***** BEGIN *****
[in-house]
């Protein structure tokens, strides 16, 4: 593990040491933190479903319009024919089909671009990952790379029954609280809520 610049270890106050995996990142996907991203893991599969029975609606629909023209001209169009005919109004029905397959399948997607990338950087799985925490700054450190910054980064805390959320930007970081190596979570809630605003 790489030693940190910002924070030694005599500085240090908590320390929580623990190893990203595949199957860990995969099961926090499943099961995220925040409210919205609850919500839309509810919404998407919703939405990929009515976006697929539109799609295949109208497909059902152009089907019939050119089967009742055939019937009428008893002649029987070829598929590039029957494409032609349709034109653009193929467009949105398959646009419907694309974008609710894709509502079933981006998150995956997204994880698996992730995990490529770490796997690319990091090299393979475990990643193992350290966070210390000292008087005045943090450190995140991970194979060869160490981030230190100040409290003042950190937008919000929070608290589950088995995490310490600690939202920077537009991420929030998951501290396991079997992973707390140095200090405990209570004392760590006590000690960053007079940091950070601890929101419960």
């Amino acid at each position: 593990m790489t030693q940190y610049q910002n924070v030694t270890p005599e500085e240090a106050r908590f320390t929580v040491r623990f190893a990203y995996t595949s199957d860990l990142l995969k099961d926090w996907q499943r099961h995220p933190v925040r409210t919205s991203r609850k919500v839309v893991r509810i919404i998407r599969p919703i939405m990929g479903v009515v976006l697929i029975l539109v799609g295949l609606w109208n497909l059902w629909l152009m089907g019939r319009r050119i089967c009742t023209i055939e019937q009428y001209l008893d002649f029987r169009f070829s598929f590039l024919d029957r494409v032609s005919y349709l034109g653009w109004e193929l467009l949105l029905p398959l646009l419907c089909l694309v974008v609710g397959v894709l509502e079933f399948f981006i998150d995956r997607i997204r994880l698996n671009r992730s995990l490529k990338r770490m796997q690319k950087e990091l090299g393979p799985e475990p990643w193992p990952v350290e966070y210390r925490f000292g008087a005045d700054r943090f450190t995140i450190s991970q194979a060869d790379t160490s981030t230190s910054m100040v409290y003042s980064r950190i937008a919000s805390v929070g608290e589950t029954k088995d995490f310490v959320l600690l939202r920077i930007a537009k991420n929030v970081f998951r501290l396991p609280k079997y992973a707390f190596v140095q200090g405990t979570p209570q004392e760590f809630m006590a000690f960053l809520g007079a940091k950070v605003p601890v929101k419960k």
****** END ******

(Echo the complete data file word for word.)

[in-house]
């Protein structure tokens, strides 16, 4: 593990040491933190479903319009024919089909671009990952790379029954609280809520 610049270890106050995996990142996907991203893991599969029975609606629909023209001209169009005919109004029905397959399948997607990338950087799985925490700054450190910054980064805390959320930007970081190596979570809630605003 790489030693940190910002924070030694005599500085240090908590320390929580623990190893990203595949199957860990995969099961926090499943099961995220925040409210919205609850919500839309509810919404998407919703939405990929009515976006697929539109799609295949109208497909059902152009089907019939050119089967009742055939019937009428008893002649029987070829598929590039029957494409032609349709034109653009193929467009949105398959646009419907694309974008609710894709509502079933981006998150995956997204994880698996992730995990490529770490796997690319990091090299393979475990990643193992350290966070210390000292008087005045943090450190995140991970194979060869160490981030230190100040409290003042950190937008919000929070608290589950088995995490310490600690939202920077537009991420929030998951501290396991079997992973707390140095200090405990209570004392760590006590000690960053007079940091950070601890929101419960």
């Amino acid at each position: 593990m790489t030693q940190y610049q910002n924070v030694t270890p005599e500085e240090a106050r908590f320390t929580v040491r623990f190893a990203y995996t595949s199957d860990l990142l995969k099961d926090w996907q499943r099961h995220p933190v925040r409210t919205s991203r609850k919500v839309v893991r509810i919404i998407r599969p919703i939405m990929g479903v009515v976006l697929i029975l539109v799609g295949l609606w109208n497909l059902w629909l152009m089907g019939r319009r050119i089967c009742t023209i055939e019937q009428y001209l008893d002649f029987r169009f070829s598929f590039l024919d029957r494409v032609s005919y349709l034109g653009w109004e193929l467009l949105l029905p398959l646009l419907c089909l694309v974008v609710g397959v894709l509502e079933f399948f981006i998150d995956r997607i997204r994880l698996n671009r992730s995990l490529k990338r770490m796997q690319k950087e990091l090299g393979p799985e475990p990643w193992p990952v350290e966070y210390r925490f000292g008087a005045d700054r943090f450190t995140i450190s991970q194979a060869d790379t160490s981030t230190s910054m100040v409290y003042s980064r950190i937008a919000s805390v929070g608290e589950t029954k088995d995490f310490v959320l600690l939202r920077i930007a537009k991420n929030v970081f998951r501290l396991p609280k079997y992973a707390f190596v140095q200090g405990t979570p209570q004392e760590f809630m006590a000690f960053l809520g007079a940091k950070v605003p601890v929101k419960k």